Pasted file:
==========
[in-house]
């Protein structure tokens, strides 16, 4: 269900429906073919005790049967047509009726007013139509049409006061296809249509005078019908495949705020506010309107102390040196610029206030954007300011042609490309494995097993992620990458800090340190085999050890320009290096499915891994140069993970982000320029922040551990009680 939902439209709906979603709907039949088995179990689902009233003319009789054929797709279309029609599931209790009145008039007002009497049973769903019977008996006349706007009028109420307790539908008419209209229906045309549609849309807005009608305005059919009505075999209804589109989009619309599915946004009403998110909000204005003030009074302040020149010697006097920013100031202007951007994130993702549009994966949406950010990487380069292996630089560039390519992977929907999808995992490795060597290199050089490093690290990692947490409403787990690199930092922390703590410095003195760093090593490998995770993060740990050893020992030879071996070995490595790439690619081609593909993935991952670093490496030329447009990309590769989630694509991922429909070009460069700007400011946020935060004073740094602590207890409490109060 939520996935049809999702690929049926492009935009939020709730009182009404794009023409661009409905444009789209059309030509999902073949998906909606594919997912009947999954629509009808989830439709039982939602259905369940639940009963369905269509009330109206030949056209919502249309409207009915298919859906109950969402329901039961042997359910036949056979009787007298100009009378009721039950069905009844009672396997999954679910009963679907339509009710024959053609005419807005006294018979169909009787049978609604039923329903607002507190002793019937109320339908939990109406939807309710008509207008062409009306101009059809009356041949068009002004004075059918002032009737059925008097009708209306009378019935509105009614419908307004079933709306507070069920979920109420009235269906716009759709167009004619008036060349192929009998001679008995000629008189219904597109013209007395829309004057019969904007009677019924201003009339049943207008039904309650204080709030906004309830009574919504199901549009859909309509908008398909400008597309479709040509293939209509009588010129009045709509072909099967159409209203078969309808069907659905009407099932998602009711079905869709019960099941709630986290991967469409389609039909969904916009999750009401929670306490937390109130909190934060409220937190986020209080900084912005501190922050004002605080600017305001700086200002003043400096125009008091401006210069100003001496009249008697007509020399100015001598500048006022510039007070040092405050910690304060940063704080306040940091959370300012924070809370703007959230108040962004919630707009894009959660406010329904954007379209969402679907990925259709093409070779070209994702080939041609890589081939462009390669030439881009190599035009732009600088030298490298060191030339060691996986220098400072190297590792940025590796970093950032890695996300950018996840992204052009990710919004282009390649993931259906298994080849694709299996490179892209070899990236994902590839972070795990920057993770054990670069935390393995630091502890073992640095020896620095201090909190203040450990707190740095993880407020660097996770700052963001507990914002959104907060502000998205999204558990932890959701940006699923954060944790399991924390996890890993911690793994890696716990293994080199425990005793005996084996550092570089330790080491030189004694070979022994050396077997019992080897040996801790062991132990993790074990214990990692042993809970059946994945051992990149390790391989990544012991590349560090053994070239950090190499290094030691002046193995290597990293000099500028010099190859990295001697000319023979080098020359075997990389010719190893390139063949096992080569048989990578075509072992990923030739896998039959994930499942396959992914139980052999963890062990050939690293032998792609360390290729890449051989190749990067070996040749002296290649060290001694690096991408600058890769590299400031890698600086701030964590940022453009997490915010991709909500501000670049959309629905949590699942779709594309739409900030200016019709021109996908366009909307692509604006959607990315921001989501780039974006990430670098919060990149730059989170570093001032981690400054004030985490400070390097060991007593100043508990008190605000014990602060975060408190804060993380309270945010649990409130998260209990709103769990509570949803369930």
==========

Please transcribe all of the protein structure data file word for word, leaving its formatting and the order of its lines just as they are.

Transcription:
[in-house]
């Protein structure tokens, strides 16, 4: 269900429906073919005790049967047509009726007013139509049409006061296809249509005078019908495949705020506010309107102390040196610029206030954007300011042609490309494995097993992620990458800090340190085999050890320009290096499915891994140069993970982000320029922040551990009680 939902439209709906979603709907039949088995179990689902009233003319009789054929797709279309029609599931209790009145008039007002009497049973769903019977008996006349706007009028109420307790539908008419209209229906045309549609849309807005009608305005059919009505075999209804589109989009619309599915946004009403998110909000204005003030009074302040020149010697006097920013100031202007951007994130993702549009994966949406950010990487380069292996630089560039390519992977929907999808995992490795060597290199050089490093690290990692947490409403787990690199930092922390703590410095003195760093090593490998995770993060740990050893020992030879071996070995490595790439690619081609593909993935991952670093490496030329447009990309590769989630694509991922429909070009460069700007400011946020935060004073740094602590207890409490109060 939520996935049809999702690929049926492009935009939020709730009182009404794009023409661009409905444009789209059309030509999902073949998906909606594919997912009947999954629509009808989830439709039982939602259905369940639940009963369905269509009330109206030949056209919502249309409207009915298919859906109950969402329901039961042997359910036949056979009787007298100009009378009721039950069905009844009672396997999954679910009963679907339509009710024959053609005419807005006294018979169909009787049978609604039923329903607002507190002793019937109320339908939990109406939807309710008509207008062409009306101009059809009356041949068009002004004075059918002032009737059925008097009708209306009378019935509105009614419908307004079933709306507070069920979920109420009235269906716009759709167009004619008036060349192929009998001679008995000629008189219904597109013209007395829309004057019969904007009677019924201003009339049943207008039904309650204080709030906004309830009574919504199901549009859909309509908008398909400008597309479709040509293939209509009588010129009045709509072909099967159409209203078969309808069907659905009407099932998602009711079905869709019960099941709630986290991967469409389609039909969904916009999750009401929670306490937390109130909190934060409220937190986020209080900084912005501190922050004002605080600017305001700086200002003043400096125009008091401006210069100003001496009249008697007509020399100015001598500048006022510039007070040092405050910690304060940063704080306040940091959370300012924070809370703007959230108040962004919630707009894009959660406010329904954007379209969402679907990925259709093409070779070209994702080939041609890589081939462009390669030439881009190599035009732009600088030298490298060191030339060691996986220098400072190297590792940025590796970093950032890695996300950018996840992204052009990710919004282009390649993931259906298994080849694709299996490179892209070899990236994902590839972070795990920057993770054990670069935390393995630091502890073992640095020896620095201090909190203040450990707190740095993880407020660097996770700052963001507990914002959104907060502000998205999204558990932890959701940006699923954060944790399991924390996890890993911690793994890696716990293994080199425990005793005996084996550092570089330790080491030189004694070979022994050396077997019992080897040996801790062991132990993790074990214990990692042993809970059946994945051992990149390790391989990544012991590349560090053994070239950090190499290094030691002046193995290597990293000099500028010099190859990295001697000319023979080098020359075997990389010719190893390139063949096992080569048989990578075509072992990923030739896998039959994930499942396959992914139980052999963890062990050939690293032998792609360390290729890449051989190749990067070996040749002296290649060290001694690096991408600058890769590299400031890698600086701030964590940022453009997490915010991709909500501000670049959309629905949590699942779709594309739409900030200016019709021109996908366009909307692509604006959607990315921001989501780039974006990430670098919060990149730059989170570093001032981690400054004030985490400070390097060991007593100043508990008190605000014990602060975060408190804060993380309270945010649990409130998260209990709103769990509570949803369930």